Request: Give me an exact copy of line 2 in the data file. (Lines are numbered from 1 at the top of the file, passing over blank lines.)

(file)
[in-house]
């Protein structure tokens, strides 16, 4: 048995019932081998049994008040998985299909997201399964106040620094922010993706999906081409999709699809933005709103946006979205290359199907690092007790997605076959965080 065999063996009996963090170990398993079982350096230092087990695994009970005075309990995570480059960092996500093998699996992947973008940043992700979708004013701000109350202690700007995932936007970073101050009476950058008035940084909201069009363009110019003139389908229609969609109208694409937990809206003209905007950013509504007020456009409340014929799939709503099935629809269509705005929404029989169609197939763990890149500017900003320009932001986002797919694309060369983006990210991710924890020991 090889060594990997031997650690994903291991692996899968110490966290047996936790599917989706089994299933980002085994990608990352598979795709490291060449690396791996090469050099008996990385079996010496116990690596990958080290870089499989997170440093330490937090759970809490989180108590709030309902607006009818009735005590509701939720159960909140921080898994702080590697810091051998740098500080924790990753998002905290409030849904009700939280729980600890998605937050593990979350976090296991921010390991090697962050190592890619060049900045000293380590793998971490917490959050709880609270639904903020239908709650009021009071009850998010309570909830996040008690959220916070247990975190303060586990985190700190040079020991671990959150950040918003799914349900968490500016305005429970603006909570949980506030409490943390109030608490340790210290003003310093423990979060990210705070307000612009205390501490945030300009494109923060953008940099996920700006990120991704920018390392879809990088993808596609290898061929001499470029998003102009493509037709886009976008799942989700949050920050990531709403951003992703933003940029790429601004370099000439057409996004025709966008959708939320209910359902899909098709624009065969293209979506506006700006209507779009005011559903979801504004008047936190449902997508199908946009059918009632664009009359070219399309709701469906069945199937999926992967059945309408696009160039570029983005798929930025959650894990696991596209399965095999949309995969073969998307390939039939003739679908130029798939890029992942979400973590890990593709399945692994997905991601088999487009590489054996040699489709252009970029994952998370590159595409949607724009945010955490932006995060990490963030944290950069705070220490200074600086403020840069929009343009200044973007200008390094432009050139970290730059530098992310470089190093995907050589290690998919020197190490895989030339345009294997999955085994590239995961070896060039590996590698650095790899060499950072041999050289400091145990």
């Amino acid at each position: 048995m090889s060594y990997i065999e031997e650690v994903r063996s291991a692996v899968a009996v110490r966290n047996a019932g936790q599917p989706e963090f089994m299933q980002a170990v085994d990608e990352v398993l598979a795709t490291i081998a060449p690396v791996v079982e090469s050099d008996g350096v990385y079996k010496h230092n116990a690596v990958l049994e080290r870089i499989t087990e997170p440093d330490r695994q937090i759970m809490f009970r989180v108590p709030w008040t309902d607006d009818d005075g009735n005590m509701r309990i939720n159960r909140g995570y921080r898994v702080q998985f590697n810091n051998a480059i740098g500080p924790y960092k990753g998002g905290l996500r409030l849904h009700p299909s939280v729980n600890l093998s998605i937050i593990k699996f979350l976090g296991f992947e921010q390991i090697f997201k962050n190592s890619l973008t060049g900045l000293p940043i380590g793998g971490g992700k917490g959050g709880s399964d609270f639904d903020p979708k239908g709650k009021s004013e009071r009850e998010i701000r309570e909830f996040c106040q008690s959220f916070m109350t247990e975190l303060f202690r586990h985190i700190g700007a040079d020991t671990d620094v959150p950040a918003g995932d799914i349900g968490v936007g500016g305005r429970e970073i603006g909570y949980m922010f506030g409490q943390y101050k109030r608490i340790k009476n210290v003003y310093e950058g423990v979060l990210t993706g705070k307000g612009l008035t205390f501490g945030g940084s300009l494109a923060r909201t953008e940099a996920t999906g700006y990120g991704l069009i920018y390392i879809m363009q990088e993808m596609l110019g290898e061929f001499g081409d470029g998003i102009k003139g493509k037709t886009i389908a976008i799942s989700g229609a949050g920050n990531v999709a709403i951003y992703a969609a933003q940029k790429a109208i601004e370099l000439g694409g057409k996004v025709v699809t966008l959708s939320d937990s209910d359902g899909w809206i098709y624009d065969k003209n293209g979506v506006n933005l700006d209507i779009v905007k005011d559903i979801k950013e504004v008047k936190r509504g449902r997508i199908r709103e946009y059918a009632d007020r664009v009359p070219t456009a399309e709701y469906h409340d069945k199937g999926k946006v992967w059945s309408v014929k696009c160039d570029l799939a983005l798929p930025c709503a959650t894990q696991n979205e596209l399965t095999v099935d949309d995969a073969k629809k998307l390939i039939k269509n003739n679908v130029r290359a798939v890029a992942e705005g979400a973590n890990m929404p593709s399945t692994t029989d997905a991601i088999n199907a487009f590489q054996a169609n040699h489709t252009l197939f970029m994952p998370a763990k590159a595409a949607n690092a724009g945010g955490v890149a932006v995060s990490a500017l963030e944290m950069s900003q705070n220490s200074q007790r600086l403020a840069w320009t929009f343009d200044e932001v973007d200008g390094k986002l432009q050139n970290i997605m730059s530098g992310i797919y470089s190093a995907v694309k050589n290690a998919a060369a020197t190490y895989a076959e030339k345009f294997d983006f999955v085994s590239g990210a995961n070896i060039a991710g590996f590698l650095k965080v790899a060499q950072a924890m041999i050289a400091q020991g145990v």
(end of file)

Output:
């Protein structure tokens, strides 16, 4: 048995019932081998049994008040998985299909997201399964106040620094922010993706999906081409999709699809933005709103946006979205290359199907690092007790997605076959965080 065999063996009996963090170990398993079982350096230092087990695994009970005075309990995570480059960092996500093998699996992947973008940043992700979708004013701000109350202690700007995932936007970073101050009476950058008035940084909201069009363009110019003139389908229609969609109208694409937990809206003209905007950013509504007020456009409340014929799939709503099935629809269509705005929404029989169609197939763990890149500017900003320009932001986002797919694309060369983006990210991710924890020991 090889060594990997031997650690994903291991692996899968110490966290047996936790599917989706089994299933980002085994990608990352598979795709490291060449690396791996090469050099008996990385079996010496116990690596990958080290870089499989997170440093330490937090759970809490989180108590709030309902607006009818009735005590509701939720159960909140921080898994702080590697810091051998740098500080924790990753998002905290409030849904009700939280729980600890998605937050593990979350976090296991921010390991090697962050190592890619060049900045000293380590793998971490917490959050709880609270639904903020239908709650009021009071009850998010309570909830996040008690959220916070247990975190303060586990985190700190040079020991671990959150950040918003799914349900968490500016305005429970603006909570949980506030409490943390109030608490340790210290003003310093423990979060990210705070307000612009205390501490945030300009494109923060953008940099996920700006990120991704920018390392879809990088993808596609290898061929001499470029998003102009493509037709886009976008799942989700949050920050990531709403951003992703933003940029790429601004370099000439057409996004025709966008959708939320209910359902899909098709624009065969293209979506506006700006209507779009005011559903979801504004008047936190449902997508199908946009059918009632664009009359070219399309709701469906069945199937999926992967059945309408696009160039570029983005798929930025959650894990696991596209399965095999949309995969073969998307390939039939003739679908130029798939890029992942979400973590890990593709399945692994997905991601088999487009590489054996040699489709252009970029994952998370590159595409949607724009945010955490932006995060990490963030944290950069705070220490200074600086403020840069929009343009200044973007200008390094432009050139970290730059530098992310470089190093995907050589290690998919020197190490895989030339345009294997999955085994590239995961070896060039590996590698650095790899060499950072041999050289400091145990």